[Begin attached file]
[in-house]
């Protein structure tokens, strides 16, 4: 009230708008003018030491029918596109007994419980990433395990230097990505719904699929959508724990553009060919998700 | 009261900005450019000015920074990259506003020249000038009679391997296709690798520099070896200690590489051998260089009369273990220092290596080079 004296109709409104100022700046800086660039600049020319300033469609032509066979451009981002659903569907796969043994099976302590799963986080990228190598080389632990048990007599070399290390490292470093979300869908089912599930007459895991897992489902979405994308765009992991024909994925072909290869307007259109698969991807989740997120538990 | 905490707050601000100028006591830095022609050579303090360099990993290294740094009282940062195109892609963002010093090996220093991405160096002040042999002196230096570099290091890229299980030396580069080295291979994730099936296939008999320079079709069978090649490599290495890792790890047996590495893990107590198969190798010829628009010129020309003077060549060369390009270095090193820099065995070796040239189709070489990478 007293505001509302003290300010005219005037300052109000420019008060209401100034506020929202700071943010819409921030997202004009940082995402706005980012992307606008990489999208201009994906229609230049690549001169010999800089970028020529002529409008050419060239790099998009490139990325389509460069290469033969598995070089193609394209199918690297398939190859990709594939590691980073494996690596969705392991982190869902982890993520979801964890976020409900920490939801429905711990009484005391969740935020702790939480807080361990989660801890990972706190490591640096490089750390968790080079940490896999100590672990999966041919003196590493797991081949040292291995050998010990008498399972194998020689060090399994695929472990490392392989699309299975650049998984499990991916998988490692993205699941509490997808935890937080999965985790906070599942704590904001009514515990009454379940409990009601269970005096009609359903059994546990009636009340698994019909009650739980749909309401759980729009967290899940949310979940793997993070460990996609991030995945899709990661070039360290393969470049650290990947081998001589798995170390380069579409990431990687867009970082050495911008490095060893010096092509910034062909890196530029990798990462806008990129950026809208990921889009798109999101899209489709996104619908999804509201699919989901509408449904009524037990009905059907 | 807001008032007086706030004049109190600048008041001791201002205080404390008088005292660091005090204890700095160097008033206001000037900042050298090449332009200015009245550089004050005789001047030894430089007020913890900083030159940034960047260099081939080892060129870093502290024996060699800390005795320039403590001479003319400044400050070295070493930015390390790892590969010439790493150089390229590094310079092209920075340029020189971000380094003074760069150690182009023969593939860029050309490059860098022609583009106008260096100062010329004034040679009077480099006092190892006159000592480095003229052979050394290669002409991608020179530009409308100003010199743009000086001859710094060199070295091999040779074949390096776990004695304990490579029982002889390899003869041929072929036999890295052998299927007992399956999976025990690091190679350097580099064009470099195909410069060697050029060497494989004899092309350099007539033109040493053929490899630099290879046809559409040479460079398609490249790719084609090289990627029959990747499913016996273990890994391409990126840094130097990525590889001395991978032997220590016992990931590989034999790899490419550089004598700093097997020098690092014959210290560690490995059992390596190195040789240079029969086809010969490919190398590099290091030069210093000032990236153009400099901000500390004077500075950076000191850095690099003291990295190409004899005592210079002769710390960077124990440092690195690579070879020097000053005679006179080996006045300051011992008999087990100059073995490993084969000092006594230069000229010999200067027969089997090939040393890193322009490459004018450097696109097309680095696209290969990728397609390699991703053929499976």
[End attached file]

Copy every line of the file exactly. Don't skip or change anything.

[in-house]
């Protein structure tokens, strides 16, 4: 009230708008003018030491029918596109007994419980990433395990230097990505719904699929959508724990553009060919998700 | 009261900005450019000015920074990259506003020249000038009679391997296709690798520099070896200690590489051998260089009369273990220092290596080079 004296109709409104100022700046800086660039600049020319300033469609032509066979451009981002659903569907796969043994099976302590799963986080990228190598080389632990048990007599070399290390490292470093979300869908089912599930007459895991897992489902979405994308765009992991024909994925072909290869307007259109698969991807989740997120538990 | 905490707050601000100028006591830095022609050579303090360099990993290294740094009282940062195109892609963002010093090996220093991405160096002040042999002196230096570099290091890229299980030396580069080295291979994730099936296939008999320079079709069978090649490599290495890792790890047996590495893990107590198969190798010829628009010129020309003077060549060369390009270095090193820099065995070796040239189709070489990478 007293505001509302003290300010005219005037300052109000420019008060209401100034506020929202700071943010819409921030997202004009940082995402706005980012992307606008990489999208201009994906229609230049690549001169010999800089970028020529002529409008050419060239790099998009490139990325389509460069290469033969598995070089193609394209199918690297398939190859990709594939590691980073494996690596969705392991982190869902982890993520979801964890976020409900920490939801429905711990009484005391969740935020702790939480807080361990989660801890990972706190490591640096490089750390968790080079940490896999100590672990999966041919003196590493797991081949040292291995050998010990008498399972194998020689060090399994695929472990490392392989699309299975650049998984499990991916998988490692993205699941509490997808935890937080999965985790906070599942704590904001009514515990009454379940409990009601269970005096009609359903059994546990009636009340698994019909009650739980749909309401759980729009967290899940949310979940793997993070460990996609991030995945899709990661070039360290393969470049650290990947081998001589798995170390380069579409990431990687867009970082050495911008490095060893010096092509910034062909890196530029990798990462806008990129950026809208990921889009798109999101899209489709996104619908999804509201699919989901509408449904009524037990009905059907 | 807001008032007086706030004049109190600048008041001791201002205080404390008088005292660091005090204890700095160097008033206001000037900042050298090449332009200015009245550089004050005789001047030894430089007020913890900083030159940034960047260099081939080892060129870093502290024996060699800390005795320039403590001479003319400044400050070295070493930015390390790892590969010439790493150089390229590094310079092209920075340029020189971000380094003074760069150690182009023969593939860029050309490059860098022609583009106008260096100062010329004034040679009077480099006092190892006159000592480095003229052979050394290669002409991608020179530009409308100003010199743009000086001859710094060199070295091999040779074949390096776990004695304990490579029982002889390899003869041929072929036999890295052998299927007992399956999976025990690091190679350097580099064009470099195909410069060697050029060497494989004899092309350099007539033109040493053929490899630099290879046809559409040479460079398609490249790719084609090289990627029959990747499913016996273990890994391409990126840094130097990525590889001395991978032997220590016992990931590989034999790899490419550089004598700093097997020098690092014959210290560690490995059992390596190195040789240079029969086809010969490919190398590099290091030069210093000032990236153009400099901000500390004077500075950076000191850095690099003291990295190409004899005592210079002769710390960077124990440092690195690579070879020097000053005679006179080996006045300051011992008999087990100059073995490993084969000092006594230069000229010999200067027969089997090939040393890193322009490459004018450097696109097309680095696209290969990728397609390699991703053929499976």